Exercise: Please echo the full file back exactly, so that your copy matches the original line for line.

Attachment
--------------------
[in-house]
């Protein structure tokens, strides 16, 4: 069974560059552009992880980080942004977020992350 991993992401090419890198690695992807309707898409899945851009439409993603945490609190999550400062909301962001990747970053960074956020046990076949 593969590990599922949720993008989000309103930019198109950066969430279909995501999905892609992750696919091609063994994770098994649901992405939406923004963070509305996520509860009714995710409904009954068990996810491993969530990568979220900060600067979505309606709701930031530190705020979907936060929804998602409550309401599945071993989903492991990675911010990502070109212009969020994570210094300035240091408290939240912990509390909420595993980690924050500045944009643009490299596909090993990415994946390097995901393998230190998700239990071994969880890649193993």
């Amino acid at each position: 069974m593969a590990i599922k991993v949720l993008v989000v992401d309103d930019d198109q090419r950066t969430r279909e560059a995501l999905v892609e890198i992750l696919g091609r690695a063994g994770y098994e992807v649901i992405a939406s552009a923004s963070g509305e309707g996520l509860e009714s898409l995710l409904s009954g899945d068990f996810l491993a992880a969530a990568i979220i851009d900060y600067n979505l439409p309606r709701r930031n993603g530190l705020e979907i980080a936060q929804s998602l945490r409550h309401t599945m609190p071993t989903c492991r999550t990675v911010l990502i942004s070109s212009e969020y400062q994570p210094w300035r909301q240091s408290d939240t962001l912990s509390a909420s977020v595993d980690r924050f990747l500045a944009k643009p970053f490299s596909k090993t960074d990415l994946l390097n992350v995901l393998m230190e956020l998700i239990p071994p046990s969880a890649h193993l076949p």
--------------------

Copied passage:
[in-house]
């Protein structure tokens, strides 16, 4: 069974560059552009992880980080942004977020992350 991993992401090419890198690695992807309707898409899945851009439409993603945490609190999550400062909301962001990747970053960074956020046990076949 593969590990599922949720993008989000309103930019198109950066969430279909995501999905892609992750696919091609063994994770098994649901992405939406923004963070509305996520509860009714995710409904009954068990996810491993969530990568979220900060600067979505309606709701930031530190705020979907936060929804998602409550309401599945071993989903492991990675911010990502070109212009969020994570210094300035240091408290939240912990509390909420595993980690924050500045944009643009490299596909090993990415994946390097995901393998230190998700239990071994969880890649193993």
């Amino acid at each position: 069974m593969a590990i599922k991993v949720l993008v989000v992401d309103d930019d198109q090419r950066t969430r279909e560059a995501l999905v892609e890198i992750l696919g091609r690695a063994g994770y098994e992807v649901i992405a939406s552009a923004s963070g509305e309707g996520l509860e009714s898409l995710l409904s009954g899945d068990f996810l491993a992880a969530a990568i979220i851009d900060y600067n979505l439409p309606r709701r930031n993603g530190l705020e979907i980080a936060q929804s998602l945490r409550h309401t599945m609190p071993t989903c492991r999550t990675v911010l990502i942004s070109s212009e969020y400062q994570p210094w300035r909301q240091s408290d939240t962001l912990s509390a909420s977020v595993d980690r924050f990747l500045a944009k643009p970053f490299s596909k090993t960074d990415l994946l390097n992350v995901l393998m230190e956020l998700i239990p071994p046990s969880a890649h193993l076949p």